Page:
• Your story MUST take place in a particular PLACE (either fictional or real) as well as a particular time.
  • The purpose of physical settings:
    • The heart of every story is action. That action must flow and change over the course of the plot. Stories are difficult to understand when they don’t take place in, well, a place. Even a non-place is a place. Here I’m thinking of the movie Gravity, which takes place mostly in the void of space.
    • If you’ve ever been to a stage play, you know the production creates a set in front of which the actors act. In Neil Simon’s The Odd Couple the action takes place in a New York apartment shared by two very different men. (There’s also a female version.)
    • Setting can become a character which helps or hinders the protagonist. (The Old Man and Sea for example.)
    • There have been stories that have purposefully left out setting for a time. Rod Serling’s Twilight Zone episode “Five Characters in Search of an Exit” for example features a cast five who interact with no visible setting behind them. He used it raise suspense in the viewer. (They were toy figures kept in a can.) One of my favorite episodes!
    • Readers, as we’ve often said, live vicariously through our fiction. That means the need “handholds” to help them understand and remember a story. A sense of place does that. Batman needs Wayne Manor and Gotham City. I have a question on this: Wayne Manor and Gotham City are two distinctly different settings: one offers Batman/Bruce Wayne his solace, the other is his duty. Do most stories require conflicting settings like this? Also, how much is too much? If you’re scene-hopping with every chapter, do you have too many settings within the story, and can this confuse your reader?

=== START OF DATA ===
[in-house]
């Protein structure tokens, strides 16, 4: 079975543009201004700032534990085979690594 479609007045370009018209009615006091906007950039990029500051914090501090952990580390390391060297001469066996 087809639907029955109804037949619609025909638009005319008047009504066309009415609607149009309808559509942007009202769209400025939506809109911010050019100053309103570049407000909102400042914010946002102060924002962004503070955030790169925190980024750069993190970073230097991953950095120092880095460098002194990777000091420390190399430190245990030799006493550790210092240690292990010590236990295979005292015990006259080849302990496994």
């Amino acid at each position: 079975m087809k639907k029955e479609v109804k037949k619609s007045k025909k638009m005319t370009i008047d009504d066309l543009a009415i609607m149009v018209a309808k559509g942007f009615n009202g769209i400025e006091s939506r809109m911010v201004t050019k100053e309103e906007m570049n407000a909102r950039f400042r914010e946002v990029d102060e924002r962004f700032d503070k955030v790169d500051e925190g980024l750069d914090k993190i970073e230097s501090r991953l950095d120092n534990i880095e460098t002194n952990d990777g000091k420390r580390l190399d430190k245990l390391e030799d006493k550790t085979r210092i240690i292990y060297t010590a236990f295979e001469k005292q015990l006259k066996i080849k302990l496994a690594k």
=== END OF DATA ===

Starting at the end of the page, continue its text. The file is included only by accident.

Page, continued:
• Fictional or real place?
    • Advantages of fictional place:
      • No comparison to real city. I’ve set a lot of books in San Diego, and a few in Seattle. My concern has always been listing the wrong community or street or freeway, etc.
      • You can create the locations mythology. Think of Stephen King’s fabricated towns.
      • You can create the place’s history.
      • Draw your own streets, create your own businesses, fabricate your own neighborhoods.
      • All this means you need to keep track of your creation.
      • Of course, this applies to small towns, big cities, other worlds and planets.
    • Advantages of using real places:
      • Familiarity
      • Reality is sometimes better than fiction.
      • Easy to get information.
      • Adds a level or realism
      • Historical references can draw the reader in deeper, making them feel more connected. For instance, Dallas in 1963 is a hot political climate. My book NOLA takes place in post-Katrina New Orleans.
  • For a fictional town, do some world-building. [We did a prior podcast series on world building, please check it out!] What sorts of people live there? Why? What do they like? What do they fear? What kind of economy keeps the town going? Is it rural? Urban? Use specific detail and proper nouns to help develop the world (The Factory rather than “the pizza place.” Harry’s Hardware as opposed to “the local hardware place.”) BE SURE TO APPEAL TO ALL FIVE SENSES WHERE YOU CAN.